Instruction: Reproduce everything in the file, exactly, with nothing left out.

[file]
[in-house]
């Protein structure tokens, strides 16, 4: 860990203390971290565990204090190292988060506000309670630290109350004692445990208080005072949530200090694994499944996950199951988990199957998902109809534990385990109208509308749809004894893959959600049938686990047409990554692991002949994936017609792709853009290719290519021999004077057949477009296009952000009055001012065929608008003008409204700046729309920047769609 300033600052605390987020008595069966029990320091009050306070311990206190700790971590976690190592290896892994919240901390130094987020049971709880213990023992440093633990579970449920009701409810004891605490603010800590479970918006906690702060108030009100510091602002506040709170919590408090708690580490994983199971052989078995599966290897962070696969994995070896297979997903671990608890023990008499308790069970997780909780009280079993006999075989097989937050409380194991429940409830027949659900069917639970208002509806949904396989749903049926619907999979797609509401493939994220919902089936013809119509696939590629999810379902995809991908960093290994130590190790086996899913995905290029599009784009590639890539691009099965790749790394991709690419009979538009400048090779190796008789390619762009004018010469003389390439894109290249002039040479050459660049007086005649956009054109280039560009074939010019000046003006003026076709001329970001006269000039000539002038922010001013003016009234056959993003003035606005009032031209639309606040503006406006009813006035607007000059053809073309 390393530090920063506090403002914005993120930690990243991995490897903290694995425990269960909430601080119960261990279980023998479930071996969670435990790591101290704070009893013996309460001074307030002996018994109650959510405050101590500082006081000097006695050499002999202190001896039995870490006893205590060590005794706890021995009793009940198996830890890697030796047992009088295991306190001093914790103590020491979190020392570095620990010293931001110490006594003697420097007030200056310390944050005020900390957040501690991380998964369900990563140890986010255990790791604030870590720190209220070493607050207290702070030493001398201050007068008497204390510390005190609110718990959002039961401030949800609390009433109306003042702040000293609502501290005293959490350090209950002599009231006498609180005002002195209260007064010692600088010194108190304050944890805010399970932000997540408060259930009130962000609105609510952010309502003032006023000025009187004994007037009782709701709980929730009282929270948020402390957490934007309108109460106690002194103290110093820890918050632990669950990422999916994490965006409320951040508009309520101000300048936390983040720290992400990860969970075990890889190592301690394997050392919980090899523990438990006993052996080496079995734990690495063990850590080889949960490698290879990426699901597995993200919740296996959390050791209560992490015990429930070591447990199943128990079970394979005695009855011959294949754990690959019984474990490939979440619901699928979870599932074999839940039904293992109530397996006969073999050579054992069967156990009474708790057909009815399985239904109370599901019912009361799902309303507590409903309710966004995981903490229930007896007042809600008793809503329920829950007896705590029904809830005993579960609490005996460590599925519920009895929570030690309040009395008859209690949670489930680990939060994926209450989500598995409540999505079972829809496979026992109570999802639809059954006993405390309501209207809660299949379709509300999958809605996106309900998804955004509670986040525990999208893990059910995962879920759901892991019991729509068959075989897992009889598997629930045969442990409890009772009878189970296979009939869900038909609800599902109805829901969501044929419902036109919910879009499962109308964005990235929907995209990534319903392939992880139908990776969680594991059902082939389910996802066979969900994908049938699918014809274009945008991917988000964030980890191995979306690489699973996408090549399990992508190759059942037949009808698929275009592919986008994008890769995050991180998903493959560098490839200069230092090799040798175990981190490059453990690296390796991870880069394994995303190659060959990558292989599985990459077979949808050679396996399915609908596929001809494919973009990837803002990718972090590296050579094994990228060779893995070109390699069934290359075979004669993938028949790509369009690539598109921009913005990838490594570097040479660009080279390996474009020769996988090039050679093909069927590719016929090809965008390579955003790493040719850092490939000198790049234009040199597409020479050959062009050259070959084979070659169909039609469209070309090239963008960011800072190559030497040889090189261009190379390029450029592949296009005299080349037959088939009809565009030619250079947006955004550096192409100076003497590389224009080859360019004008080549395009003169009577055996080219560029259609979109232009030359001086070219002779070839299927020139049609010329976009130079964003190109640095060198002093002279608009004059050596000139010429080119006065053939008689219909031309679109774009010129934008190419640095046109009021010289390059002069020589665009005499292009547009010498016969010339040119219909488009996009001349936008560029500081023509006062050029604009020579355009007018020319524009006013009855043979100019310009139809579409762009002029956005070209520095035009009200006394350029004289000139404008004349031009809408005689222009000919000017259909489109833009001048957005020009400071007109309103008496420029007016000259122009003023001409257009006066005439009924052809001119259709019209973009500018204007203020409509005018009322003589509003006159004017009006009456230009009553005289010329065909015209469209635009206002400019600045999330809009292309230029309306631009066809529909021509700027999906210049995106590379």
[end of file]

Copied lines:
[in-house]
């Protein structure tokens, strides 16, 4: 860990203390971290565990204090190292988060506000309670630290109350004692445990208080005072949530200090694994499944996950199951988990199957998902109809534990385990109208509308749809004894893959959600049938686990047409990554692991002949994936017609792709853009290719290519021999004077057949477009296009952000009055001012065929608008003008409204700046729309920047769609 300033600052605390987020008595069966029990320091009050306070311990206190700790971590976690190592290896892994919240901390130094987020049971709880213990023992440093633990579970449920009701409810004891605490603010800590479970918006906690702060108030009100510091602002506040709170919590408090708690580490994983199971052989078995599966290897962070696969994995070896297979997903671990608890023990008499308790069970997780909780009280079993006999075989097989937050409380194991429940409830027949659900069917639970208002509806949904396989749903049926619907999979797609509401493939994220919902089936013809119509696939590629999810379902995809991908960093290994130590190790086996899913995905290029599009784009590639890539691009099965790749790394991709690419009979538009400048090779190796008789390619762009004018010469003389390439894109290249002039040479050459660049007086005649956009054109280039560009074939010019000046003006003026076709001329970001006269000039000539002038922010001013003016009234056959993003003035606005009032031209639309606040503006406006009813006035607007000059053809073309 390393530090920063506090403002914005993120930690990243991995490897903290694995425990269960909430601080119960261990279980023998479930071996969670435990790591101290704070009893013996309460001074307030002996018994109650959510405050101590500082006081000097006695050499002999202190001896039995870490006893205590060590005794706890021995009793009940198996830890890697030796047992009088295991306190001093914790103590020491979190020392570095620990010293931001110490006594003697420097007030200056310390944050005020900390957040501690991380998964369900990563140890986010255990790791604030870590720190209220070493607050207290702070030493001398201050007068008497204390510390005190609110718990959002039961401030949800609390009433109306003042702040000293609502501290005293959490350090209950002599009231006498609180005002002195209260007064010692600088010194108190304050944890805010399970932000997540408060259930009130962000609105609510952010309502003032006023000025009187004994007037009782709701709980929730009282929270948020402390957490934007309108109460106690002194103290110093820890918050632990669950990422999916994490965006409320951040508009309520101000300048936390983040720290992400990860969970075990890889190592301690394997050392919980090899523990438990006993052996080496079995734990690495063990850590080889949960490698290879990426699901597995993200919740296996959390050791209560992490015990429930070591447990199943128990079970394979005695009855011959294949754990690959019984474990490939979440619901699928979870599932074999839940039904293992109530397996006969073999050579054992069967156990009474708790057909009815399985239904109370599901019912009361799902309303507590409903309710966004995981903490229930007896007042809600008793809503329920829950007896705590029904809830005993579960609490005996460590599925519920009895929570030690309040009395008859209690949670489930680990939060994926209450989500598995409540999505079972829809496979026992109570999802639809059954006993405390309501209207809660299949379709509300999958809605996106309900998804955004509670986040525990999208893990059910995962879920759901892991019991729509068959075989897992009889598997629930045969442990409890009772009878189970296979009939869900038909609800599902109805829901969501044929419902036109919910879009499962109308964005990235929907995209990534319903392939992880139908990776969680594991059902082939389910996802066979969900994908049938699918014809274009945008991917988000964030980890191995979306690489699973996408090549399990992508190759059942037949009808698929275009592919986008994008890769995050991180998903493959560098490839200069230092090799040798175990981190490059453990690296390796991870880069394994995303190659060959990558292989599985990459077979949808050679396996399915609908596929001809494919973009990837803002990718972090590296050579094994990228060779893995070109390699069934290359075979004669993938028949790509369009690539598109921009913005990838490594570097040479660009080279390996474009020769996988090039050679093909069927590719016929090809965008390579955003790493040719850092490939000198790049234009040199597409020479050959062009050259070959084979070659169909039609469209070309090239963008960011800072190559030497040889090189261009190379390029450029592949296009005299080349037959088939009809565009030619250079947006955004550096192409100076003497590389224009080859360019004008080549395009003169009577055996080219560029259609979109232009030359001086070219002779070839299927020139049609010329976009130079964003190109640095060198002093002279608009004059050596000139010429080119006065053939008689219909031309679109774009010129934008190419640095046109009021010289390059002069020589665009005499292009547009010498016969010339040119219909488009996009001349936008560029500081023509006062050029604009020579355009007018020319524009006013009855043979100019310009139809579409762009002029956005070209520095035009009200006394350029004289000139404008004349031009809408005689222009000919000017259909489109833009001048957005020009400071007109309103008496420029007016000259122009003023001409257009006066005439009924052809001119259709019209973009500018204007203020409509005018009322003589509003006159004017009006009456230009009553005289010329065909015209469209635009206002400019600045999330809009292309230029309306631009066809529909021509700027999906210049995106590379």